WASHINGTON, DC - JANUARY 21: Demonstrators arrive at Union Station for the Women's March on Washington on January 21, 2017 in Washington, DC. Yesterday Donald Trump became the 45th president of the United States. The Womens March originated in Washington DC but soon spread to be a global march calling on all concerned citizens to stand up for equality, diversity and inclusion and for womens rights to be recognised around the world as human rights. Global marches are now being held, on the same day, across seven continents. (Photo by Jessica Kourkounis/Getty Images)
WASHINGTON, DC - JANUARY 21: Demonstrators arrive at Union Station for the Women's March on Washington on January 21, 2017 in Washington, DC. Yesterday Donald Trump became the 45th president of the United States. The Womens March originated in Washington DC but soon spread to be a global march calling on all concerned citizens to stand up for equality, diversity and inclusion and for womens rights to be recognised around the world as human rights. Global marches are now being held, on the same day, across seven continents. (Photo by Jessica Kourkounis/Getty Images)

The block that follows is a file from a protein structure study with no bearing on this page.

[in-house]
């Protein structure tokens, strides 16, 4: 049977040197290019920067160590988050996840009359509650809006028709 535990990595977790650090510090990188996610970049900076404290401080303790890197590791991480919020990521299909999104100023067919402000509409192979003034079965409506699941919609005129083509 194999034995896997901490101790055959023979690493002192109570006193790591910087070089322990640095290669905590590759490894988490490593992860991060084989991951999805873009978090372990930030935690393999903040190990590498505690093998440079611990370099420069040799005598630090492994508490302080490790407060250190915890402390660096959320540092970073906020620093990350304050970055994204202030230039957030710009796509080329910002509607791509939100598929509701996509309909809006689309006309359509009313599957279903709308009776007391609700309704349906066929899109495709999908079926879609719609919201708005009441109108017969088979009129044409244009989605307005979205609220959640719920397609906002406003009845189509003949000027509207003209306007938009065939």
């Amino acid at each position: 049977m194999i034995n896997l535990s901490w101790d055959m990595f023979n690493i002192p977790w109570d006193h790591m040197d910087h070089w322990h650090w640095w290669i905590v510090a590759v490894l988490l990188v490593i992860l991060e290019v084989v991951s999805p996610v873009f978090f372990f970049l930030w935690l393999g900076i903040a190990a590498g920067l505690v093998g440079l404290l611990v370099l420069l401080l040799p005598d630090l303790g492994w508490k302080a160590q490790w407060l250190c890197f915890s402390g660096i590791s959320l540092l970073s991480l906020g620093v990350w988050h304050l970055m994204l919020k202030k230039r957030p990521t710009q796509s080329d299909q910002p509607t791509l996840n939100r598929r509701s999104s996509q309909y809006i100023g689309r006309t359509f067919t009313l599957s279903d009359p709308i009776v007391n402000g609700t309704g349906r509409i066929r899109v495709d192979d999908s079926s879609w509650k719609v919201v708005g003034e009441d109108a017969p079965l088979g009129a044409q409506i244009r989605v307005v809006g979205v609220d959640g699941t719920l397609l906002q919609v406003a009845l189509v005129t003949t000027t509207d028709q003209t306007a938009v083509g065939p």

Demonstrators arrive on the National Mall in Washington, DC, for the Women's march on January 21, 2017. Hundreds of thousands of protesters spearheaded by women's rights groups demonstrated across the US to send a defiant message to US President Donald Trump. / AFP / Andrew CABALLERO-REYNOLDS (Photo credit should read ANDREW CABALLERO-REYNOLDS/AFP/Getty Images)
Demonstrators arrive on the National Mall in Washington, DC, for the Women's march on January 21, 2017. Hundreds of thousands of protesters spearheaded by women's rights groups demonstrated across the US to send a defiant message to US President Donald Trump. / AFP / Andrew CABALLERO-REYNOLDS (Photo credit should read ANDREW CABALLERO-REYNOLDS/AFP/Getty Images)